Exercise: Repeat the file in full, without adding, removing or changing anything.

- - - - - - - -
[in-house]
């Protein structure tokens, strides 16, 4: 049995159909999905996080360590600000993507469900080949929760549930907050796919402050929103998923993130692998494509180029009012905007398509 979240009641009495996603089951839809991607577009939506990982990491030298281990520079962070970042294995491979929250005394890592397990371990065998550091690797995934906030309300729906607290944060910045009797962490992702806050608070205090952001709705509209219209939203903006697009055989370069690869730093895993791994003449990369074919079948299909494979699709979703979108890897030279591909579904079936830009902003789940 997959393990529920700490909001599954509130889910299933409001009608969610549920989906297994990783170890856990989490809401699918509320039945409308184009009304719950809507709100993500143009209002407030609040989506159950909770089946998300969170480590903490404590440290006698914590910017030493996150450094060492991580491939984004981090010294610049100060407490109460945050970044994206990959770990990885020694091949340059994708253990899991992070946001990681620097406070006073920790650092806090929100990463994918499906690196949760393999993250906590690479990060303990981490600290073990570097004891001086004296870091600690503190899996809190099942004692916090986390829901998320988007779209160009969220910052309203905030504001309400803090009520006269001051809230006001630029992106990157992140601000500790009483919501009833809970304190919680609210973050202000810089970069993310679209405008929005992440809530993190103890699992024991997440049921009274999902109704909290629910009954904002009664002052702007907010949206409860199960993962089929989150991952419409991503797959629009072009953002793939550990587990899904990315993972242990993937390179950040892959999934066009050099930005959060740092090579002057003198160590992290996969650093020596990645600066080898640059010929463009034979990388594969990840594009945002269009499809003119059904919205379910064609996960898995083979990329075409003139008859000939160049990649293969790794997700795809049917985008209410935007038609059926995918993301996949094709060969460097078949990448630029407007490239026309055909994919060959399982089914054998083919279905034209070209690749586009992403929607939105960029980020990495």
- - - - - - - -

[in-house]
């Protein structure tokens, strides 16, 4: 049995159909999905996080360590600000993507469900080949929760549930907050796919402050929103998923993130692998494509180029009012905007398509 979240009641009495996603089951839809991607577009939506990982990491030298281990520079962070970042294995491979929250005394890592397990371990065998550091690797995934906030309300729906607290944060910045009797962490992702806050608070205090952001709705509209219209939203903006697009055989370069690869730093895993791994003449990369074919079948299909494979699709979703979108890897030279591909579904079936830009902003789940 997959393990529920700490909001599954509130889910299933409001009608969610549920989906297994990783170890856990989490809401699918509320039945409308184009009304719950809507709100993500143009209002407030609040989506159950909770089946998300969170480590903490404590440290006698914590910017030493996150450094060492991580491939984004981090010294610049100060407490109460945050970044994206990959770990990885020694091949340059994708253990899991992070946001990681620097406070006073920790650092806090929100990463994918499906690196949760393999993250906590690479990060303990981490600290073990570097004891001086004296870091600690503190899996809190099942004692916090986390829901998320988007779209160009969220910052309203905030504001309400803090009520006269001051809230006001630029992106990157992140601000500790009483919501009833809970304190919680609210973050202000810089970069993310679209405008929005992440809530993190103890699992024991997440049921009274999902109704909290629910009954904002009664002052702007907010949206409860199960993962089929989150991952419409991503797959629009072009953002793939550990587990899904990315993972242990993937390179950040892959999934066009050099930005959060740092090579002057003198160590992290996969650093020596990645600066080898640059010929463009034979990388594969990840594009945002269009499809003119059904919205379910064609996960898995083979990329075409003139008859000939160049990649293969790794997700795809049917985008209410935007038609059926995918993301996949094709060969460097078949990448630029407007490239026309055909994919060959399982089914054998083919279905034209070209690749586009992403929607939105960029980020990495």